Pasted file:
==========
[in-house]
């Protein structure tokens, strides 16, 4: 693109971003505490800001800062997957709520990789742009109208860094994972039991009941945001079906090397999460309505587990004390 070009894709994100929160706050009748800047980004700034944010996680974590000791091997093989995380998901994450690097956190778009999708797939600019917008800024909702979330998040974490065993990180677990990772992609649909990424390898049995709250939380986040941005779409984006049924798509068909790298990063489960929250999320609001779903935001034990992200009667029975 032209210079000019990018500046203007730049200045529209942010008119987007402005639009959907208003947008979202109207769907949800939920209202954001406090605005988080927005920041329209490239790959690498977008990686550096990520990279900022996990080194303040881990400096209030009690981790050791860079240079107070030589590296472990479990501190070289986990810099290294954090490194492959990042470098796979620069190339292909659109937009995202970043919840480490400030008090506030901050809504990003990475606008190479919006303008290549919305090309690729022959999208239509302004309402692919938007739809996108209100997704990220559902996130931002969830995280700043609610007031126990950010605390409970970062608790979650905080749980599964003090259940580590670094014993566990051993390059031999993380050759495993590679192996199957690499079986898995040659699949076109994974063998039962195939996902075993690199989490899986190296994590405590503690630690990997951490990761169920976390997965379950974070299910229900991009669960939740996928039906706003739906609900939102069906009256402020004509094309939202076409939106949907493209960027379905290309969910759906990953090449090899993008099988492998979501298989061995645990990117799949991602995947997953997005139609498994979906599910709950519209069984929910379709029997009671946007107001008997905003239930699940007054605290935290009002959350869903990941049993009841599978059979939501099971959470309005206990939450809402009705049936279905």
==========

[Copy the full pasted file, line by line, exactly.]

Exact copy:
[in-house]
């Protein structure tokens, strides 16, 4: 693109971003505490800001800062997957709520990789742009109208860094994972039991009941945001079906090397999460309505587990004390 070009894709994100929160706050009748800047980004700034944010996680974590000791091997093989995380998901994450690097956190778009999708797939600019917008800024909702979330998040974490065993990180677990990772992609649909990424390898049995709250939380986040941005779409984006049924798509068909790298990063489960929250999320609001779903935001034990992200009667029975 032209210079000019990018500046203007730049200045529209942010008119987007402005639009959907208003947008979202109207769907949800939920209202954001406090605005988080927005920041329209490239790959690498977008990686550096990520990279900022996990080194303040881990400096209030009690981790050791860079240079107070030589590296472990479990501190070289986990810099290294954090490194492959990042470098796979620069190339292909659109937009995202970043919840480490400030008090506030901050809504990003990475606008190479919006303008290549919305090309690729022959999208239509302004309402692919938007739809996108209100997704990220559902996130931002969830995280700043609610007031126990950010605390409970970062608790979650905080749980599964003090259940580590670094014993566990051993390059031999993380050759495993590679192996199957690499079986898995040659699949076109994974063998039962195939996902075993690199989490899986190296994590405590503690630690990997951490990761169920976390997965379950974070299910229900991009669960939740996928039906706003739906609900939102069906009256402020004509094309939202076409939106949907493209960027379905290309969910759906990953090449090899993008099988492998979501298989061995645990990117799949991602995947997953997005139609498994979906599910709950519209069984929910379709029997009671946007107001008997905003239930699940007054605290935290009002959350869903990941049993009841599978059979939501099971959470309005206990939450809402009705049936279905």